The Stinker

GABRIEL BROWNSTEIN
The bus doors opened and the kids tumbled out. Jesus, they were terrifying. Sunburned, and mosquito-bitten, all of them in camp T-shirts with signatures of friends and bunkmates, and older girls with signatures on their T-shirts bumping over the lines of their bra-straps.

Jesse Owens, Mr. Harris, and Me

NINA McCONIGLEY
This is how my mother tells it. Jesse Owens taught her to run. I am thirteen. I have just come back from track practice. I have no skill at anything athletic. But junior high for me has been a series of attempts to assimilate. That year in the yearbook, there isn’t a club I’m not in.

Good Boys

MEGAN FERNANDES
Once in a car, a good boy / shook me hard. If you like it / that way in bed, then why are you… / the tiny bruises on my arms / where his prints pressed into my pink/ sleeves rose to the surface like rattles. / Like requests. They thrived there / for a week until they settled /

Viet Thanh Nguyen Headshot

History is Not Over: An Interview with Viet Thanh Nguyen

ALEXANDER BISLEY
This was exemplified in all these Hollywood Vietnam War movies... Watching these movies was one of the primary motivators to want to be a writer, because I wanted to be able to tell the stories of Vietnamese people that were very different than what were being shown in these films.

tree

Rivendell

JULIA PIKE
Finally, it was finished: a hulking, rustic cube of gray-painted wood with huge windows all along the front. In daylight, the house looks haunted—a gray shack with empty dark eyes—but at night, when the yellow lamps are on in the living room and the chimney tosses sparks out into the night sky, the house beckons you in from the cold. The parents were all Tolkien fans, and so they called the house Rivendell: the last safe place for the elves.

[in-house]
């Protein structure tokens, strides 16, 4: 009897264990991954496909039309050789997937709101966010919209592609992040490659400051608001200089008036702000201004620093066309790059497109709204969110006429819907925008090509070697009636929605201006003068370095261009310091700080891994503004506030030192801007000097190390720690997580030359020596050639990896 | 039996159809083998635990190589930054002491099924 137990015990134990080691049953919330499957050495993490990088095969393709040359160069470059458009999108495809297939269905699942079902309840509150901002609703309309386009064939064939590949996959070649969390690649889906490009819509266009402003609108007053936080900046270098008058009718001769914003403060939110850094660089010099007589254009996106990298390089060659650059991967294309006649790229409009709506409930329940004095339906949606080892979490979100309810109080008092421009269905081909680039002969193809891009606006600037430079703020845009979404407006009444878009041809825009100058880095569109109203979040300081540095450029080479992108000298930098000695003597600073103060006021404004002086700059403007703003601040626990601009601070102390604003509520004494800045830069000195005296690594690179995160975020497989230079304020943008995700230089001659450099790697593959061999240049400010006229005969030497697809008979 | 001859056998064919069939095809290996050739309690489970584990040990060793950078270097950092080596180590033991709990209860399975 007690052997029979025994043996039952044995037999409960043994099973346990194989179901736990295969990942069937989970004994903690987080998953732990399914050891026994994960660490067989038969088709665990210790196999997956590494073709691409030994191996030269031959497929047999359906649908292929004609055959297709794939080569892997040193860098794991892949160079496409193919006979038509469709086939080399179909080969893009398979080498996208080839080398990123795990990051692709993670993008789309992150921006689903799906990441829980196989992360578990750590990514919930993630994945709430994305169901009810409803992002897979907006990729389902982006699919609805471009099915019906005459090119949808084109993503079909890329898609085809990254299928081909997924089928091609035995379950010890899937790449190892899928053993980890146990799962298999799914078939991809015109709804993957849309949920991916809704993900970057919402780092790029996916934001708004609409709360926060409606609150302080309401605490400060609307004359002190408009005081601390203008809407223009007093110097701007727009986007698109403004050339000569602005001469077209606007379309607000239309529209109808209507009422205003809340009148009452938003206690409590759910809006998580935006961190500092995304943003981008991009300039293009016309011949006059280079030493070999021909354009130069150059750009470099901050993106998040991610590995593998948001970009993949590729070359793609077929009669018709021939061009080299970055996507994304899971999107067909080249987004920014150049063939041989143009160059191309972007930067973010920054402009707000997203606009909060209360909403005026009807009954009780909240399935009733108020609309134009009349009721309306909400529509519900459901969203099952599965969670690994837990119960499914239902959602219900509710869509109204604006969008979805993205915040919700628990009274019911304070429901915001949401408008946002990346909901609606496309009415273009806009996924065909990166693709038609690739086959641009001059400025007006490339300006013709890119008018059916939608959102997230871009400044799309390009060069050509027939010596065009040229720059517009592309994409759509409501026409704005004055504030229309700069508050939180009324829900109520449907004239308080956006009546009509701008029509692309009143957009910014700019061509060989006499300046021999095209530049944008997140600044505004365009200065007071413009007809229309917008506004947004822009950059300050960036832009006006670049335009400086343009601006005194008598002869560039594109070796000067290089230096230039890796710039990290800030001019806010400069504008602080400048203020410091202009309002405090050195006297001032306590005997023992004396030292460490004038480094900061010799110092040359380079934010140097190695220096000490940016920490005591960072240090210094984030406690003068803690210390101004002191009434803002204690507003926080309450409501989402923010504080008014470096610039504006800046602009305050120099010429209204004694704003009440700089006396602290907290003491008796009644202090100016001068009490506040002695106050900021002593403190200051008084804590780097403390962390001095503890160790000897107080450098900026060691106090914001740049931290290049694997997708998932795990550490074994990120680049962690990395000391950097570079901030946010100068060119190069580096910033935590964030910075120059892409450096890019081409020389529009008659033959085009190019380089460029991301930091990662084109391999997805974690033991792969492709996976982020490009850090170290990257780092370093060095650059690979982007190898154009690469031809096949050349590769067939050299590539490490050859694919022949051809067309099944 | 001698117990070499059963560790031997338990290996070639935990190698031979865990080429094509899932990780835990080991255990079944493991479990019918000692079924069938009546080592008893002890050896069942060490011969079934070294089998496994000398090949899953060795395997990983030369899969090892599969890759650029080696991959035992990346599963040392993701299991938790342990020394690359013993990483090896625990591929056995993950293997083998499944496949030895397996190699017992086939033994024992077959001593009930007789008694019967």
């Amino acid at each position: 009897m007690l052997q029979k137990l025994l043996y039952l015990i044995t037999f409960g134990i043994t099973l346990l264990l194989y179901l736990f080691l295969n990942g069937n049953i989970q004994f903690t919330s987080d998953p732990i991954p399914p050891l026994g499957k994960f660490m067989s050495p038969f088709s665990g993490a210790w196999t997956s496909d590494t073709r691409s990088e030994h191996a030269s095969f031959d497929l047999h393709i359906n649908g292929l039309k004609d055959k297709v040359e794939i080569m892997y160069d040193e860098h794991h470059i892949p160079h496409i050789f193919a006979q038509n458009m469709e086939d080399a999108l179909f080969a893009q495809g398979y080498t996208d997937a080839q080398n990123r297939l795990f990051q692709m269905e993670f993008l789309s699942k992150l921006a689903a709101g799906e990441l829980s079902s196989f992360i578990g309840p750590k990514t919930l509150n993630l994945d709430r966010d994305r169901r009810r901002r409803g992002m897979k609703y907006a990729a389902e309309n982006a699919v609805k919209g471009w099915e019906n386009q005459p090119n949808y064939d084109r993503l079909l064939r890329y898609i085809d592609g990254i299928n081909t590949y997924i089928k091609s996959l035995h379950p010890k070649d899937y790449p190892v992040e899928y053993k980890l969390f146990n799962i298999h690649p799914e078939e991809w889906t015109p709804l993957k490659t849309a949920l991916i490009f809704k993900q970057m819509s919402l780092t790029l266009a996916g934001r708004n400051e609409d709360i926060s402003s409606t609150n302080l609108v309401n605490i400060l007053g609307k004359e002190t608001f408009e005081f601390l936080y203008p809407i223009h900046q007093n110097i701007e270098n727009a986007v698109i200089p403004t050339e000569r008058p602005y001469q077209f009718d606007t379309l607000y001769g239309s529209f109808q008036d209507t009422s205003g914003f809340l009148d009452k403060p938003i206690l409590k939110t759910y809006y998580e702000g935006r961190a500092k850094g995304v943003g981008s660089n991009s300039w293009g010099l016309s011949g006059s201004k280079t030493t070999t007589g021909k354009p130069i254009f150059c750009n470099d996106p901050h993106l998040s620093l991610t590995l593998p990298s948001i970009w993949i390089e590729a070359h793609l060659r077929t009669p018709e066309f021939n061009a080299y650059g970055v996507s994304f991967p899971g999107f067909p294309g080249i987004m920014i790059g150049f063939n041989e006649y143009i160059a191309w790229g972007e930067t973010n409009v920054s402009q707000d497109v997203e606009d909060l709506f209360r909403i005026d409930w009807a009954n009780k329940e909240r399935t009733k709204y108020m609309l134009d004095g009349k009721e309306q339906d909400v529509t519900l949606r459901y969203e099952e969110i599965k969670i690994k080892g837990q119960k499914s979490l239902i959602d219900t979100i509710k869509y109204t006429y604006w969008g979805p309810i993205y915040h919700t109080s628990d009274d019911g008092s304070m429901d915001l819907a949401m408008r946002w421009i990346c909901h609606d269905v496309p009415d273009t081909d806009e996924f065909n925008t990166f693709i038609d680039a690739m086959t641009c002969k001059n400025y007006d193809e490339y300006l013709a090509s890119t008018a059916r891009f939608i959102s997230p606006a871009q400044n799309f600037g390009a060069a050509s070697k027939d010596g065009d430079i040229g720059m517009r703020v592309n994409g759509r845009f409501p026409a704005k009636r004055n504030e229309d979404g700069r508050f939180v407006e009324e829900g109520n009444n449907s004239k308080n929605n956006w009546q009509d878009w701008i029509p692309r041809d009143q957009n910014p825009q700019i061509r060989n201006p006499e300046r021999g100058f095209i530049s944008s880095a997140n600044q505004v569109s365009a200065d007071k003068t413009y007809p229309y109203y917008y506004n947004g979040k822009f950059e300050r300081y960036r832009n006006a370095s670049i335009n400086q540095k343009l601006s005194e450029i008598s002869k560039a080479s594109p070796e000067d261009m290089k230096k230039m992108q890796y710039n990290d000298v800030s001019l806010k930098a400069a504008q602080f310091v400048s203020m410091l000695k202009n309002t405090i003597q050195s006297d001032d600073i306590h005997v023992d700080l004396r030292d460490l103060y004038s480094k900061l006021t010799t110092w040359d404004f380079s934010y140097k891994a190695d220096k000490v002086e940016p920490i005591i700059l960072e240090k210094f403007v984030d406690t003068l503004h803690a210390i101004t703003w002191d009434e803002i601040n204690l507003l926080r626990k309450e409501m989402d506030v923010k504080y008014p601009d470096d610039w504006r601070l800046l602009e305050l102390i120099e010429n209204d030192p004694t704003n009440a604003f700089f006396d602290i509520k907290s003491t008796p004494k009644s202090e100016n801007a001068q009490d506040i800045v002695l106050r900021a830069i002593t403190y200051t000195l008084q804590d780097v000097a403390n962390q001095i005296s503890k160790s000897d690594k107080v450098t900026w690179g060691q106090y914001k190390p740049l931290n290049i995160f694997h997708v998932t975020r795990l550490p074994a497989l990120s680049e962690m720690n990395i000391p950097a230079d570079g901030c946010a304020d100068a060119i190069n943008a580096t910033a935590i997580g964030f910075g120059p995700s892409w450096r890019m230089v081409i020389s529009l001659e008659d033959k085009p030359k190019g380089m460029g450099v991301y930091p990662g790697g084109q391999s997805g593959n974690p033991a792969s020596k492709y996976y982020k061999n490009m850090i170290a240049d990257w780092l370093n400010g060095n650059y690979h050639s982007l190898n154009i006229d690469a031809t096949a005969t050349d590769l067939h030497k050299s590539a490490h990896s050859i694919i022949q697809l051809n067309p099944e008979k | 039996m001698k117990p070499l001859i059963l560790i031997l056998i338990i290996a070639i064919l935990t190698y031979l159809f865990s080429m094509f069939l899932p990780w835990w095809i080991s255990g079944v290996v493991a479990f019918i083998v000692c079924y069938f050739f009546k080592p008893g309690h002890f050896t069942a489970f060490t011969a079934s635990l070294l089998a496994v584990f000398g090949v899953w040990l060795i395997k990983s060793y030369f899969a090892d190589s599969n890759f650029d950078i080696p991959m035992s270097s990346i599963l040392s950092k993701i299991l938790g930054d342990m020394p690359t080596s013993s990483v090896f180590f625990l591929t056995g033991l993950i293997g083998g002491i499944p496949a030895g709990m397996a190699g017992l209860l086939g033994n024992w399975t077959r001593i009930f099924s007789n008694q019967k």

Notes on the Inner City book title

Friday Reads: June 2017

We love any excuse to hear from our contributors! This month, our Issue 13 authors and poets tap into their literary communities as they recommend works by colleagues, friends, and Pulitzer Prize winners. United in their affection, the authors are nonetheless divided by their selections, as their choices shed light upon nowhereness, colonization, and Florida oranges.

Using The Common in my first-year seminars has been fun, fruitful, and helpfully startling for these classes.”

—Martha Cooley, Associate Professor of English, Adelphi University

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